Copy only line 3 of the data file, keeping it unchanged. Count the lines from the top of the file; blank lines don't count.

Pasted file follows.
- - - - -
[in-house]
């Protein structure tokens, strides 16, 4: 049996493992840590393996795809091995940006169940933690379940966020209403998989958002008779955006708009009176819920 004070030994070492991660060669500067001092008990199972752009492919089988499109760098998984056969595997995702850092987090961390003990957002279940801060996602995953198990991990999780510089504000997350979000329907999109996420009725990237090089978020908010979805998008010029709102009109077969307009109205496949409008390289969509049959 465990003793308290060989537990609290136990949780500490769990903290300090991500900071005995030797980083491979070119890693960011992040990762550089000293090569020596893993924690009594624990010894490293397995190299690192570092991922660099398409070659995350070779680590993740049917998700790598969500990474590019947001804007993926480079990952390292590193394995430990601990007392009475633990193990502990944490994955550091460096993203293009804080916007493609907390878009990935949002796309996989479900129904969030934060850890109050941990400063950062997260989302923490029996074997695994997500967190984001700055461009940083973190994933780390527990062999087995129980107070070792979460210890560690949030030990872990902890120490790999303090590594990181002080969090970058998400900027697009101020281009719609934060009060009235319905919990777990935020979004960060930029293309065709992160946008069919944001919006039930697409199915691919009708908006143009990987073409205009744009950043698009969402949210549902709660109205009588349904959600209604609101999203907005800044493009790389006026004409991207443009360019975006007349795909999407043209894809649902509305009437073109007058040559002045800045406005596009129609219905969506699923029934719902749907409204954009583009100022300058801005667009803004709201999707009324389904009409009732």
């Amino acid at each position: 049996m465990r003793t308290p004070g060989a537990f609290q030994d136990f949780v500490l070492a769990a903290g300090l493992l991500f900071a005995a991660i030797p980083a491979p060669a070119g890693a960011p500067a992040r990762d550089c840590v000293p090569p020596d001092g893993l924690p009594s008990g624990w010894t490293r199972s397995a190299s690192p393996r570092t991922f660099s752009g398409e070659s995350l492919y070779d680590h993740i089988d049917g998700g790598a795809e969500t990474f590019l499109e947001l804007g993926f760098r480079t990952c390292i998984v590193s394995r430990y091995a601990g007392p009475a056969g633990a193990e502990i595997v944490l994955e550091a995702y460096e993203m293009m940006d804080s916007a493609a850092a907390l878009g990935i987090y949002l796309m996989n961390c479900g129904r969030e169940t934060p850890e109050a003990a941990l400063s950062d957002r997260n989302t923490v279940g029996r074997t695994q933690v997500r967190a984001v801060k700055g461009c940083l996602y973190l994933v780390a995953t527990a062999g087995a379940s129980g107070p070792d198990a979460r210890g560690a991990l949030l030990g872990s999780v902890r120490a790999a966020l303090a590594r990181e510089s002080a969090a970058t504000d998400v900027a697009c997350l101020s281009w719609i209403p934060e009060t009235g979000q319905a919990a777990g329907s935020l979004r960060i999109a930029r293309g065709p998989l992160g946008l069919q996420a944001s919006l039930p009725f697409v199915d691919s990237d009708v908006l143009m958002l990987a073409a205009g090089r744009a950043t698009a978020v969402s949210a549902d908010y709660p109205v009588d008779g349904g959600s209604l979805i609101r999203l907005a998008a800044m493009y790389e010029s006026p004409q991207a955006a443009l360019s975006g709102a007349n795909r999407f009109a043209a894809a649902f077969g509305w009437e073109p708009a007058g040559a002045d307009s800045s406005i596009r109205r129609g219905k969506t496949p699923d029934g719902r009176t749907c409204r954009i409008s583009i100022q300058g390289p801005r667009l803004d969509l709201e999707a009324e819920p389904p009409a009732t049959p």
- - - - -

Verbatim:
């Amino acid at each position: 049996m465990r003793t308290p004070g060989a537990f609290q030994d136990f949780v500490l070492a769990a903290g300090l493992l991500f900071a005995a991660i030797p980083a491979p060669a070119g890693a960011p500067a992040r990762d550089c840590v000293p090569p020596d001092g893993l924690p009594s008990g624990w010894t490293r199972s397995a190299s690192p393996r570092t991922f660099s752009g398409e070659s995350l492919y070779d680590h993740i089988d049917g998700g790598a795809e969500t990474f590019l499109e947001l804007g993926f760098r480079t990952c390292i998984v590193s394995r430990y091995a601990g007392p009475a056969g633990a193990e502990i595997v944490l994955e550091a995702y460096e993203m293009m940006d804080s916007a493609a850092a907390l878009g990935i987090y949002l796309m996989n961390c479900g129904r969030e169940t934060p850890e109050a003990a941990l400063s950062d957002r997260n989302t923490v279940g029996r074997t695994q933690v997500r967190a984001v801060k700055g461009c940083l996602y973190l994933v780390a995953t527990a062999g087995a379940s129980g107070p070792d198990a979460r210890g560690a991990l949030l030990g872990s999780v902890r120490a790999a966020l303090a590594r990181e510089s002080a969090a970058t504000d998400v900027a697009c997350l101020s281009w719609i209403p934060e009060t009235g979000q319905a919990a777990g329907s935020l979004r960060i999109a930029r293309g065709p998989l992160g946008l069919q996420a944001s919006l039930p009725f697409v199915d691919s990237d009708v908006l143009m958002l990987a073409a205009g090089r744009a950043t698009a978020v969402s949210a549902d908010y709660p109205v009588d008779g349904g959600s209604l979805i609101r999203l907005a998008a800044m493009y790389e010029s006026p004409q991207a955006a443009l360019s975006g709102a007349n795909r999407f009109a043209a894809a649902f077969g509305w009437e073109p708009a007058g040559a002045d307009s800045s406005i596009r109205r129609g219905k969506t496949p699923d029934g719902r009176t749907c409204r954009i409008s583009i100022q300058g390289p801005r667009l803004d969509l709201e999707a009324e819920p389904p009409a009732t049959p």